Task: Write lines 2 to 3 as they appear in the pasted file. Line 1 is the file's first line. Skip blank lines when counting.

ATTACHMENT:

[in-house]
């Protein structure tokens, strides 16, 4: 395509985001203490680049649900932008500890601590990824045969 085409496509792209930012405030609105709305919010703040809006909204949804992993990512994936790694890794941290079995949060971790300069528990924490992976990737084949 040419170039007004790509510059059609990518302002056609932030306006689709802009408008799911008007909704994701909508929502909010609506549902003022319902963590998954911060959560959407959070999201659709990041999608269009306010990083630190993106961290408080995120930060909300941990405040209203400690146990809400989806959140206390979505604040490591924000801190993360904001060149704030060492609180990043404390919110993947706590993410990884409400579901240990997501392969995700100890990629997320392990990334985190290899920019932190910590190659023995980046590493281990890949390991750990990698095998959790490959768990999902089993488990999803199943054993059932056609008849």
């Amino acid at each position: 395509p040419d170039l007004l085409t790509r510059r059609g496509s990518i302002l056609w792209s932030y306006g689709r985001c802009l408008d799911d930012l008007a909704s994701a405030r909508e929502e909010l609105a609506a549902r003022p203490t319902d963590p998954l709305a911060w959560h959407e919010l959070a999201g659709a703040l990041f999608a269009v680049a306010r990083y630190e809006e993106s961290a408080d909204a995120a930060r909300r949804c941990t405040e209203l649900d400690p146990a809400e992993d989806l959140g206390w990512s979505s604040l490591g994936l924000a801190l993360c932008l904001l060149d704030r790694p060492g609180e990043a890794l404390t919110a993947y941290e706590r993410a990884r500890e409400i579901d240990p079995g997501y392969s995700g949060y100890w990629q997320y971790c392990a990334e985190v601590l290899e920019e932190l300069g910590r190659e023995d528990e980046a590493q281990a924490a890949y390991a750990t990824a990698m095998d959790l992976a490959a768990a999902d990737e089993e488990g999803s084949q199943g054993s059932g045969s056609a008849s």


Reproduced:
């Protein structure tokens, strides 16, 4: 395509985001203490680049649900932008500890601590990824045969 085409496509792209930012405030609105709305919010703040809006909204949804992993990512994936790694890794941290079995949060971790300069528990924490992976990737084949 040419170039007004790509510059059609990518302002056609932030306006689709802009408008799911008007909704994701909508929502909010609506549902003022319902963590998954911060959560959407959070999201659709990041999608269009306010990083630190993106961290408080995120930060909300941990405040209203400690146990809400989806959140206390979505604040490591924000801190993360904001060149704030060492609180990043404390919110993947706590993410990884409400579901240990997501392969995700100890990629997320392990990334985190290899920019932190910590190659023995980046590493281990890949390991750990990698095998959790490959768990999902089993488990999803199943054993059932056609008849």
């Amino acid at each position: 395509p040419d170039l007004l085409t790509r510059r059609g496509s990518i302002l056609w792209s932030y306006g689709r985001c802009l408008d799911d930012l008007a909704s994701a405030r909508e929502e909010l609105a609506a549902r003022p203490t319902d963590p998954l709305a911060w959560h959407e919010l959070a999201g659709a703040l990041f999608a269009v680049a306010r990083y630190e809006e993106s961290a408080d909204a995120a930060r909300r949804c941990t405040e209203l649900d400690p146990a809400e992993d989806l959140g206390w990512s979505s604040l490591g994936l924000a801190l993360c932008l904001l060149d704030r790694p060492g609180e990043a890794l404390t919110a993947y941290e706590r993410a990884r500890e409400i579901d240990p079995g997501y392969s995700g949060y100890w990629q997320y971790c392990a990334e985190v601590l290899e920019e932190l300069g910590r190659e023995d528990e980046a590493q281990a924490a890949y390991a750990t990824a990698m095998d959790l992976a490959a768990a999902d990737e089993e488990g999803s084949q199943g054993s059932g045969s056609a008849s």